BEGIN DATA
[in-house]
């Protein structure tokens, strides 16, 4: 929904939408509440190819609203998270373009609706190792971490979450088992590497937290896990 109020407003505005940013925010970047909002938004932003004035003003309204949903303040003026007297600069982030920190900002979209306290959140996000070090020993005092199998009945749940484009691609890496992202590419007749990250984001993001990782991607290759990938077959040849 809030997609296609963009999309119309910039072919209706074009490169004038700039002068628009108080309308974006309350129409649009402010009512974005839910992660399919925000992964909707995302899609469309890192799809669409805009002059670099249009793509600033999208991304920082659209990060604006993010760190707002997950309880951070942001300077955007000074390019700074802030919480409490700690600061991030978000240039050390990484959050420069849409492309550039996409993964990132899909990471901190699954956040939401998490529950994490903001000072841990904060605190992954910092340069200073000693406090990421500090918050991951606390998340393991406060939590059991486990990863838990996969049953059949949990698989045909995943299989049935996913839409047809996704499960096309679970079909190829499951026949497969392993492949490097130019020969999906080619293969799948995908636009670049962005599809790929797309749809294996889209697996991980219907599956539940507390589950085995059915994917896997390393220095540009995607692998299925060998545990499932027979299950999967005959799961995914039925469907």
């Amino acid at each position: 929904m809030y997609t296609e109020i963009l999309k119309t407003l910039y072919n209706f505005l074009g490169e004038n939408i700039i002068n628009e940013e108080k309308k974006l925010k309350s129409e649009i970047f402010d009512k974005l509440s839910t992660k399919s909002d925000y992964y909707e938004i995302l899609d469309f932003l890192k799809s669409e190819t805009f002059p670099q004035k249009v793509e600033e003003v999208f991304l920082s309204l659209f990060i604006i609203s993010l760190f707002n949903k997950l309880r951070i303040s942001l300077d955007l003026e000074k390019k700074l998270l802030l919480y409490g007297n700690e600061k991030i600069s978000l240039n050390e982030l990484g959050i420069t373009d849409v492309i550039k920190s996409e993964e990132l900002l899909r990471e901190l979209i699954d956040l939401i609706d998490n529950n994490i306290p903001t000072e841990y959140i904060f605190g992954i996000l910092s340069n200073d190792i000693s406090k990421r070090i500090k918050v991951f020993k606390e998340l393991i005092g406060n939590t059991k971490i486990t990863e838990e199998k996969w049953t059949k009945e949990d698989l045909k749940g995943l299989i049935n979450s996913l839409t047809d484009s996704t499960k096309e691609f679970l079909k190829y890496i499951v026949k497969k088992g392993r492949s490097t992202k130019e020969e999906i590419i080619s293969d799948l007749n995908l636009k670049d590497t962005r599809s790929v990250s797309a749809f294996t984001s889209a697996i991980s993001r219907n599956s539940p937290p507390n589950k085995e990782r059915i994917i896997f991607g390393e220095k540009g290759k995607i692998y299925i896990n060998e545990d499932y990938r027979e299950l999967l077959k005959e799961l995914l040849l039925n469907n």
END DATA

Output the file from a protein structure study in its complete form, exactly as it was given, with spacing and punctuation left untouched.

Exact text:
[in-house]
């Protein structure tokens, strides 16, 4: 929904939408509440190819609203998270373009609706190792971490979450088992590497937290896990 109020407003505005940013925010970047909002938004932003004035003003309204949903303040003026007297600069982030920190900002979209306290959140996000070090020993005092199998009945749940484009691609890496992202590419007749990250984001993001990782991607290759990938077959040849 809030997609296609963009999309119309910039072919209706074009490169004038700039002068628009108080309308974006309350129409649009402010009512974005839910992660399919925000992964909707995302899609469309890192799809669409805009002059670099249009793509600033999208991304920082659209990060604006993010760190707002997950309880951070942001300077955007000074390019700074802030919480409490700690600061991030978000240039050390990484959050420069849409492309550039996409993964990132899909990471901190699954956040939401998490529950994490903001000072841990904060605190992954910092340069200073000693406090990421500090918050991951606390998340393991406060939590059991486990990863838990996969049953059949949990698989045909995943299989049935996913839409047809996704499960096309679970079909190829499951026949497969392993492949490097130019020969999906080619293969799948995908636009670049962005599809790929797309749809294996889209697996991980219907599956539940507390589950085995059915994917896997390393220095540009995607692998299925060998545990499932027979299950999967005959799961995914039925469907």
């Amino acid at each position: 929904m809030y997609t296609e109020i963009l999309k119309t407003l910039y072919n209706f505005l074009g490169e004038n939408i700039i002068n628009e940013e108080k309308k974006l925010k309350s129409e649009i970047f402010d009512k974005l509440s839910t992660k399919s909002d925000y992964y909707e938004i995302l899609d469309f932003l890192k799809s669409e190819t805009f002059p670099q004035k249009v793509e600033e003003v999208f991304l920082s309204l659209f990060i604006i609203s993010l760190f707002n949903k997950l309880r951070i303040s942001l300077d955007l003026e000074k390019k700074l998270l802030l919480y409490g007297n700690e600061k991030i600069s978000l240039n050390e982030l990484g959050i420069t373009d849409v492309i550039k920190s996409e993964e990132l900002l899909r990471e901190l979209i699954d956040l939401i609706d998490n529950n994490i306290p903001t000072e841990y959140i904060f605190g992954i996000l910092s340069n200073d190792i000693s406090k990421r070090i500090k918050v991951f020993k606390e998340l393991i005092g406060n939590t059991k971490i486990t990863e838990e199998k996969w049953t059949k009945e949990d698989l045909k749940g995943l299989i049935n979450s996913l839409t047809d484009s996704t499960k096309e691609f679970l079909k190829y890496i499951v026949k497969k088992g392993r492949s490097t992202k130019e020969e999906i590419i080619s293969d799948l007749n995908l636009k670049d590497t962005r599809s790929v990250s797309a749809f294996t984001s889209a697996i991980s993001r219907n599956s539940p937290p507390n589950k085995e990782r059915i994917i896997f991607g390393e220095k540009g290759k995607i692998y299925i896990n060998e545990d499932y990938r027979e299950l999967l077959k005959e799961l995914l040849l039925n469907n």